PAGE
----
10. The client will establish a relationship with the affected communities of Indigenous Peoples from as early as possible in the project planning and maintain it throughout the project life-cycle. In projects with adverse impacts on affected communities of Indigenous Peoples, the consultation process will ensure their free, prior, and informed consultation and facilitate their informed participation on matters that affect them directly, such as the project\u2019s direct and indirect adverse impacts, proposed mitigation measures, the sharing of development benefits and opportunities, and implementation issues. The process of community engagement will be culturally appropriate and commensurate with the risks and potential impacts to the Indigenous Peoples. In particular, the process will include the following:
Involve Indigenous Peoples\u2019 representative bodies and organizations (e.g., councils of elders or village councils), as well as members from the communities of Indigenous Peoples
Enable members of Indigenous Peoples\u2019 communities to become aware of, have access to, and understand project information (including the project\u2019s social and environmental impacts) and have the opportunity to engage with the client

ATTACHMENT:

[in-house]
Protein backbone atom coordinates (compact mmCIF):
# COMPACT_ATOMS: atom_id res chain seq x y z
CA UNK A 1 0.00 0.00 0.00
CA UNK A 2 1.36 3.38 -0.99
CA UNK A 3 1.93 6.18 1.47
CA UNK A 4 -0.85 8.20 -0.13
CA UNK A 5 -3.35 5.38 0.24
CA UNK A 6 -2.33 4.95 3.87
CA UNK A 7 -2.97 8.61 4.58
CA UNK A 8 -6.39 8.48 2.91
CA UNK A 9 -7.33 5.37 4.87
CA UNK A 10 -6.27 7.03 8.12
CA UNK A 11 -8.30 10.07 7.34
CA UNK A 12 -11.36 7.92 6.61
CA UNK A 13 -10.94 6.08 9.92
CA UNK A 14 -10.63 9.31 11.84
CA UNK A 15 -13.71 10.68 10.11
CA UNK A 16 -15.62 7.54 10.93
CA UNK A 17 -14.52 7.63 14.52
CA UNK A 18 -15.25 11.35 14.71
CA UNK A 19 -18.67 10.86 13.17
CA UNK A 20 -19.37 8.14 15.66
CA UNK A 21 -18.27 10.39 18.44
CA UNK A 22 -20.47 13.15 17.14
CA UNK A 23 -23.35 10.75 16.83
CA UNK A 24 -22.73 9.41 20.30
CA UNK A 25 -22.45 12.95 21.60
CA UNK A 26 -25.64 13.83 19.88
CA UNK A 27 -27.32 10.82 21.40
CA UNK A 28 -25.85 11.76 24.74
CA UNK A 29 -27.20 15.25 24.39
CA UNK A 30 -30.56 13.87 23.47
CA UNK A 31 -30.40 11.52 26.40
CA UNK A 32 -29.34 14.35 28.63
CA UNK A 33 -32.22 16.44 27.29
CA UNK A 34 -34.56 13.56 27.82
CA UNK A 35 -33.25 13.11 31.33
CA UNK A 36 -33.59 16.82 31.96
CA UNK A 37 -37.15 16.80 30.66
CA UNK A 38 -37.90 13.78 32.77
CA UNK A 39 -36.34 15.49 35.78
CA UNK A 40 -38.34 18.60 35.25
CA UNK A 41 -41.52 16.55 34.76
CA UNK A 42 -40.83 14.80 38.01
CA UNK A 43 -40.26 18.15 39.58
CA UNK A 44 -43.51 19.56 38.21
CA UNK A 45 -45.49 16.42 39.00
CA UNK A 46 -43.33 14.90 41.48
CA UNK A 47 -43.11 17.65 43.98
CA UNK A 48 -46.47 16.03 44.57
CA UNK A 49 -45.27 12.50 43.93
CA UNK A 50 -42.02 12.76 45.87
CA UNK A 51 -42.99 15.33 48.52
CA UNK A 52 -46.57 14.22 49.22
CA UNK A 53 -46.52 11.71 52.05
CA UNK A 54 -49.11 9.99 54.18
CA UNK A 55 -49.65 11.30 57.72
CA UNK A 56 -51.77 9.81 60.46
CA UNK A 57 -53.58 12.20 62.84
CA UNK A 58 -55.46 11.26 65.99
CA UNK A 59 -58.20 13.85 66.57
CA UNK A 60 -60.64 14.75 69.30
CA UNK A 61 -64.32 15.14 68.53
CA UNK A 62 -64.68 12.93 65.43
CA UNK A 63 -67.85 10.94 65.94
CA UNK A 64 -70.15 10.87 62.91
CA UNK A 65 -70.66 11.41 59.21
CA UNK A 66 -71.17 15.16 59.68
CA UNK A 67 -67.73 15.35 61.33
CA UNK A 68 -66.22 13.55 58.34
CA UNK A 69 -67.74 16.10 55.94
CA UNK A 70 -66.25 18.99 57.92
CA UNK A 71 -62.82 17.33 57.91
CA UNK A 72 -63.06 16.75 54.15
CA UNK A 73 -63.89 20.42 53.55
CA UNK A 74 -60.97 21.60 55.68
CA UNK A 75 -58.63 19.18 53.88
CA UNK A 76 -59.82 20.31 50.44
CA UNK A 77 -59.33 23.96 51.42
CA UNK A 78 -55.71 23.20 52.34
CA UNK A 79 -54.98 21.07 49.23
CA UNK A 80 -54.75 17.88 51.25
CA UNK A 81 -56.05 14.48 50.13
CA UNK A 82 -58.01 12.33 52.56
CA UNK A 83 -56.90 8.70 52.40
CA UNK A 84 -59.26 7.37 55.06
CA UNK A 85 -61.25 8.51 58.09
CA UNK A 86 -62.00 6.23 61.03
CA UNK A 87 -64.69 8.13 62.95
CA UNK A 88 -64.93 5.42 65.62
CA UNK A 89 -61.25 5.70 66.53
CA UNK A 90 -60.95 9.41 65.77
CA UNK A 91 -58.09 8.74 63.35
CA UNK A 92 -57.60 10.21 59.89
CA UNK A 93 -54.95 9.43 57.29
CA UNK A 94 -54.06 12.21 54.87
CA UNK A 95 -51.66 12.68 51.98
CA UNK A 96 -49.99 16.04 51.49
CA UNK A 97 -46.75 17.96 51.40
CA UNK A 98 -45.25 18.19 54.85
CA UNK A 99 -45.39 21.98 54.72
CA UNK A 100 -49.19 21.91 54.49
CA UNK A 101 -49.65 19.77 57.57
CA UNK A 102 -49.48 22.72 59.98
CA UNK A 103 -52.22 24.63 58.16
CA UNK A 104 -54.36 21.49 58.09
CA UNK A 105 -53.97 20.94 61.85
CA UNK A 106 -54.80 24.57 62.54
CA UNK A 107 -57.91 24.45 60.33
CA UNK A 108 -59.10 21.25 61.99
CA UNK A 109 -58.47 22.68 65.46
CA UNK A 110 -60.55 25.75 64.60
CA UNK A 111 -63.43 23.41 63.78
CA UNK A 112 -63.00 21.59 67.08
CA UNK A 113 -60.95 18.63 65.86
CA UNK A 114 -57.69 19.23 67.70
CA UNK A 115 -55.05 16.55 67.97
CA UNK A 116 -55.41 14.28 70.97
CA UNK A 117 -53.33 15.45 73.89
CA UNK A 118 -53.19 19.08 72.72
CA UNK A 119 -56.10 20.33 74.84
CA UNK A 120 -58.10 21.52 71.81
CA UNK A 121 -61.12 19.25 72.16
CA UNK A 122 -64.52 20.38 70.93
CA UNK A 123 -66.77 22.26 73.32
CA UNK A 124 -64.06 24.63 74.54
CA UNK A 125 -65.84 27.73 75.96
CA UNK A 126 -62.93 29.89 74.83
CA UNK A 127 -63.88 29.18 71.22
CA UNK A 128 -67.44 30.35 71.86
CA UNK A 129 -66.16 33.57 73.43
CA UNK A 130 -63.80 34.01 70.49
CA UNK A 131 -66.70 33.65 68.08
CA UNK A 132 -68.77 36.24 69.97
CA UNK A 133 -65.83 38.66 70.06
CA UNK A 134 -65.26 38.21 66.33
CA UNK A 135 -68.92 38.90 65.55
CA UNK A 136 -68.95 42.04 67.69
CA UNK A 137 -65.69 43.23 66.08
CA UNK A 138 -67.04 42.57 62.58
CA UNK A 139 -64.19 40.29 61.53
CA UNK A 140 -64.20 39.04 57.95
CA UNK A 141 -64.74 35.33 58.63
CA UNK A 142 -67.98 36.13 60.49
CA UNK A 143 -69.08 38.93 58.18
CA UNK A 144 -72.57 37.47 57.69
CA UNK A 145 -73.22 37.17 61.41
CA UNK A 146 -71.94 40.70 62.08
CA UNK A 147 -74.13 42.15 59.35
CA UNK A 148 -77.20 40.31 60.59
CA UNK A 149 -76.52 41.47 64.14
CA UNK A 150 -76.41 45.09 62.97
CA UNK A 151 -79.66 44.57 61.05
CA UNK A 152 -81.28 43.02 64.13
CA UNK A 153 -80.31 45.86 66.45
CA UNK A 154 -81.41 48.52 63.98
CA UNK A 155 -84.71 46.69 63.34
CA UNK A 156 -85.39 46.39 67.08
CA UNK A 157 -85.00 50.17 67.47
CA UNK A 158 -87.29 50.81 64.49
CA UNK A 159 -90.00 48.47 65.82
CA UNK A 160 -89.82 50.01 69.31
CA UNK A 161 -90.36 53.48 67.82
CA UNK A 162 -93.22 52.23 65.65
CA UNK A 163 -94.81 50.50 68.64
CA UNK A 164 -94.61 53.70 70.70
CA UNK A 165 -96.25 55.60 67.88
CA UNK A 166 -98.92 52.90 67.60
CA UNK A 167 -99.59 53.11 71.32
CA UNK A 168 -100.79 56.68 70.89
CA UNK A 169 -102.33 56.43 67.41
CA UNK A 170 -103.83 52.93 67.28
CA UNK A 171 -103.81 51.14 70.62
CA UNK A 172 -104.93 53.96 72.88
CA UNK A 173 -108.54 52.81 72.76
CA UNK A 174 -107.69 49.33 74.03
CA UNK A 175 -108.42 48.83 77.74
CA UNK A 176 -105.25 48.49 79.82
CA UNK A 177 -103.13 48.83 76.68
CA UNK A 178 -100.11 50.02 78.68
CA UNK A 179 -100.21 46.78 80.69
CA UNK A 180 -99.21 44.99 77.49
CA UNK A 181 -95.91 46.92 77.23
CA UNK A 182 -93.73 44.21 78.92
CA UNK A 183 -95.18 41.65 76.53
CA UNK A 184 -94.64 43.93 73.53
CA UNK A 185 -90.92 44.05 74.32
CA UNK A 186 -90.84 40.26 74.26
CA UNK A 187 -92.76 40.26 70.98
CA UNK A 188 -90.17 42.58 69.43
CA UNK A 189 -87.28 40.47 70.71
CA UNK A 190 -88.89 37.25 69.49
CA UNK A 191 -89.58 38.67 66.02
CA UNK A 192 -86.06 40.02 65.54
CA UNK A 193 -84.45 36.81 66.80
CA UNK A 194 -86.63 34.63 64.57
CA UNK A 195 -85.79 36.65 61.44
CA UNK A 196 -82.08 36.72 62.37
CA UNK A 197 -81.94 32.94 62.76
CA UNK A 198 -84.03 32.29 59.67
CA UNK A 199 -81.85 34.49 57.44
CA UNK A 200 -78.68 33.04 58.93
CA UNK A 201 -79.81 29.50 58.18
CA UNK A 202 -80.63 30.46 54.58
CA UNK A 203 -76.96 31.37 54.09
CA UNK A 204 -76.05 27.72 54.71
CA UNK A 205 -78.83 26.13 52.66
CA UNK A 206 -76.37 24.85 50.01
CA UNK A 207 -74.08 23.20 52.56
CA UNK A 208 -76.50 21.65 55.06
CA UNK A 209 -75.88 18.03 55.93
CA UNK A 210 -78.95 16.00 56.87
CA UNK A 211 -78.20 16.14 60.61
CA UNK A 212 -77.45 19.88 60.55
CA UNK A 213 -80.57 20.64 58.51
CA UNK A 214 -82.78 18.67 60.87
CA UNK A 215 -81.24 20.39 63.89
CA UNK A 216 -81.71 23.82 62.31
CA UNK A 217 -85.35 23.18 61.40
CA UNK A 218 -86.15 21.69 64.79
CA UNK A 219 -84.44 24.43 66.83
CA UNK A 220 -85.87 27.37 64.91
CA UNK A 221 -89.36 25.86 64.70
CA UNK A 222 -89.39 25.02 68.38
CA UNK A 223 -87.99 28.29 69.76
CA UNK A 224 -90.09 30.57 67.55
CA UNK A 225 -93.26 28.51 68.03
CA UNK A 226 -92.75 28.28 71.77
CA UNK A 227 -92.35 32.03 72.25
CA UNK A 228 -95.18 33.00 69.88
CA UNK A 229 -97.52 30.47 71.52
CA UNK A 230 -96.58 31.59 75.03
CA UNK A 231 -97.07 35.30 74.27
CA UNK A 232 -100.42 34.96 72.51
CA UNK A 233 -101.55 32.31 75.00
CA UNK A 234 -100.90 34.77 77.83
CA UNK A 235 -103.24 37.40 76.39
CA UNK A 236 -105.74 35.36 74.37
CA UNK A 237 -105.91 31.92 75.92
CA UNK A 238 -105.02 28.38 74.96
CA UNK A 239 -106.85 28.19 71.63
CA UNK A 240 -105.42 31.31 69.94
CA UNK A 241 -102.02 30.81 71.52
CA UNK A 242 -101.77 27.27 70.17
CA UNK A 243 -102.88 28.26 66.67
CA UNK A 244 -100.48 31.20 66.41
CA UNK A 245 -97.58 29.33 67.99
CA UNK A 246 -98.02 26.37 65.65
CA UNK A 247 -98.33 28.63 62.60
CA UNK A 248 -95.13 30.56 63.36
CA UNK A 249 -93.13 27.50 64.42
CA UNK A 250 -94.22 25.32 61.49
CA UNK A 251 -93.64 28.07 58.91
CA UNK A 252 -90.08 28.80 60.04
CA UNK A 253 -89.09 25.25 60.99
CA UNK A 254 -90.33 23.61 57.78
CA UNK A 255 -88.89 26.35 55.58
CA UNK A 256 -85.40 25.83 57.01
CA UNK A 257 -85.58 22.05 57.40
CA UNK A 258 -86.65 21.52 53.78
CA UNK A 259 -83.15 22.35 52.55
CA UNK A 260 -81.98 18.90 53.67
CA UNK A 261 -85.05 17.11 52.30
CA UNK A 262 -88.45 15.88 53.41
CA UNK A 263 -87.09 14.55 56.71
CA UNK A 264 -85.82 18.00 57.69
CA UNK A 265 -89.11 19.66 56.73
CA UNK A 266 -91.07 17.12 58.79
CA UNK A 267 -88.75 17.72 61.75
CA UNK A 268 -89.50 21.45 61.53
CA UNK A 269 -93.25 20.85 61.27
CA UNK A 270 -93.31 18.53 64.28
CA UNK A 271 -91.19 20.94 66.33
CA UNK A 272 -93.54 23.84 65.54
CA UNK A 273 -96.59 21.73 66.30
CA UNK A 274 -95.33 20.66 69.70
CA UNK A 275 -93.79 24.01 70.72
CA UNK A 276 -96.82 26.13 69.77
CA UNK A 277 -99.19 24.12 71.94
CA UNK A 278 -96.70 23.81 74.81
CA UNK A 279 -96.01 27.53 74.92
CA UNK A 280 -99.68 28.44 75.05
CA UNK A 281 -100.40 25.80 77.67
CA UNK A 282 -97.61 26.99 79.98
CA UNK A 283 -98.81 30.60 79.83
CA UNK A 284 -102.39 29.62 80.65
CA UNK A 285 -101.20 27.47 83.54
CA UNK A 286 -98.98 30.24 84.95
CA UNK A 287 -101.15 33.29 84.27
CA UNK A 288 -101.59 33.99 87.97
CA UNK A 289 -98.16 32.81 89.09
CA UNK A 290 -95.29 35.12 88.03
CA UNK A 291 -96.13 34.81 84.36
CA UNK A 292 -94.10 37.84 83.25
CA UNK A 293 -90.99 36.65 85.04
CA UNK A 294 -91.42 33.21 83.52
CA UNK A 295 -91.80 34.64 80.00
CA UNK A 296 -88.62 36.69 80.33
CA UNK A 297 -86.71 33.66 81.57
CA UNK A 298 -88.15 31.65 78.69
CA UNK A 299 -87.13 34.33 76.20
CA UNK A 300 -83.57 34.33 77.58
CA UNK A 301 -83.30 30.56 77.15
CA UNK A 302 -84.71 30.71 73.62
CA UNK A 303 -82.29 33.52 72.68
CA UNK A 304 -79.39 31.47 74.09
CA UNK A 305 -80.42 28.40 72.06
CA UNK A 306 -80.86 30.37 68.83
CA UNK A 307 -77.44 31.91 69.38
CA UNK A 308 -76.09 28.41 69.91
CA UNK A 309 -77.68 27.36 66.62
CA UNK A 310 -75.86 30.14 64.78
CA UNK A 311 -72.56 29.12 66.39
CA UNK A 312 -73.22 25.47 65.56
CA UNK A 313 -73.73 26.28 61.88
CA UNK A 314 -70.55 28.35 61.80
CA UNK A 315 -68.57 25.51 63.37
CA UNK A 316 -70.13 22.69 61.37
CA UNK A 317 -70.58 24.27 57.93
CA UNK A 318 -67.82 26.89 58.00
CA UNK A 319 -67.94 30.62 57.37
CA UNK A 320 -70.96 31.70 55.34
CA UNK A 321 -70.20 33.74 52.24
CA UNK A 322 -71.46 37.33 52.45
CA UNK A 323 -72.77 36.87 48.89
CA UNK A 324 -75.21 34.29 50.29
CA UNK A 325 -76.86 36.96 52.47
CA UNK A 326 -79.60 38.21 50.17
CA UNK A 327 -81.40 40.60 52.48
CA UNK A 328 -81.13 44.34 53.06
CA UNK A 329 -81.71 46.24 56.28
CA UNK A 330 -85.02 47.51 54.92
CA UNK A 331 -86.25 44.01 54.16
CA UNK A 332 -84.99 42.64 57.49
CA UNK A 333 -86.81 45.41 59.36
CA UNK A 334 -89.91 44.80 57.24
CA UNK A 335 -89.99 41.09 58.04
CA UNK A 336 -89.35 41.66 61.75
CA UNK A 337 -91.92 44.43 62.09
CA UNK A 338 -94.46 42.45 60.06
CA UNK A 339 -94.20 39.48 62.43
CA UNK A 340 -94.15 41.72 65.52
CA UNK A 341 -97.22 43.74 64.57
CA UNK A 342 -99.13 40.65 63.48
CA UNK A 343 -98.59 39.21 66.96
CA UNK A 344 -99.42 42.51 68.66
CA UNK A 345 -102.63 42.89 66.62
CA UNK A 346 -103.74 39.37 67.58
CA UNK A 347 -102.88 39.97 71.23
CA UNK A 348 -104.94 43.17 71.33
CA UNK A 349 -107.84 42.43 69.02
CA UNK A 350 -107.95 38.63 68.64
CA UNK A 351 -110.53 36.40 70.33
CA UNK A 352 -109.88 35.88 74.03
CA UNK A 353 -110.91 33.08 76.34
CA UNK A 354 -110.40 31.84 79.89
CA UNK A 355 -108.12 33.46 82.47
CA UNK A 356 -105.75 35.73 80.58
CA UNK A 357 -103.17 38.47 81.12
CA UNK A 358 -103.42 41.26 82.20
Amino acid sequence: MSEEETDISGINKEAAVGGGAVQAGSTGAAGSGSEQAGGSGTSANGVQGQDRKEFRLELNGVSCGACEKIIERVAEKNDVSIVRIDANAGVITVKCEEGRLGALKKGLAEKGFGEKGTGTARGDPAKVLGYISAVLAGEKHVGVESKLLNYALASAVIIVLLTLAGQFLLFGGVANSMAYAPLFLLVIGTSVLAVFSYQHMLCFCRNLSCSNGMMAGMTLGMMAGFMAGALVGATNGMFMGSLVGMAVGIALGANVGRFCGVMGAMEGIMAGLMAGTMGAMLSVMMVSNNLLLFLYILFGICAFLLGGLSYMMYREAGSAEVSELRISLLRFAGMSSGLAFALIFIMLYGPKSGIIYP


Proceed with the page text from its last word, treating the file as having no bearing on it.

Facilitate the Indigenous Peoples\u2019 expression of their views, concerns, and proposals in the language of their choice, without external manipulation, interference, or coercion, and without intimidation
Ensure that the grievance mechanism established for the project, as described in Performance Standard 1, is culturally appropriate and accessible for Indigenous Peoples
11. The client will ensure that a process of free, prior, and informed consultation is carried out. The client and the affected communities of Indigenous Peoples will identify mitigation and/or compensation measures as well as opportunities for culturally appropriate and sustainable development benefits.
12. Mitigation measures as well as the determination, delivery, and distribution of compensation and other benefit sharing measures to affected Indigenous Peoples will take account of the laws, institutions, and customs of the affected groups as well as their level of interaction with mainstream society. Eligibility for compensation can either be individually or collectively-based, or be a combination of both.4 Where compensation occurs on a collective basis, mechanisms that promote the effective delivery and distribution to all eligible members of the group will be defined and implemented.
13. The scale of project risks and impacts and the vulnerability of the affected Indigenous Peoples will determine the nature of the Indigenous Peoples development benefits supported by the project. Identified opportunities should aim to address the goals and preferences of the Indigenous Peoples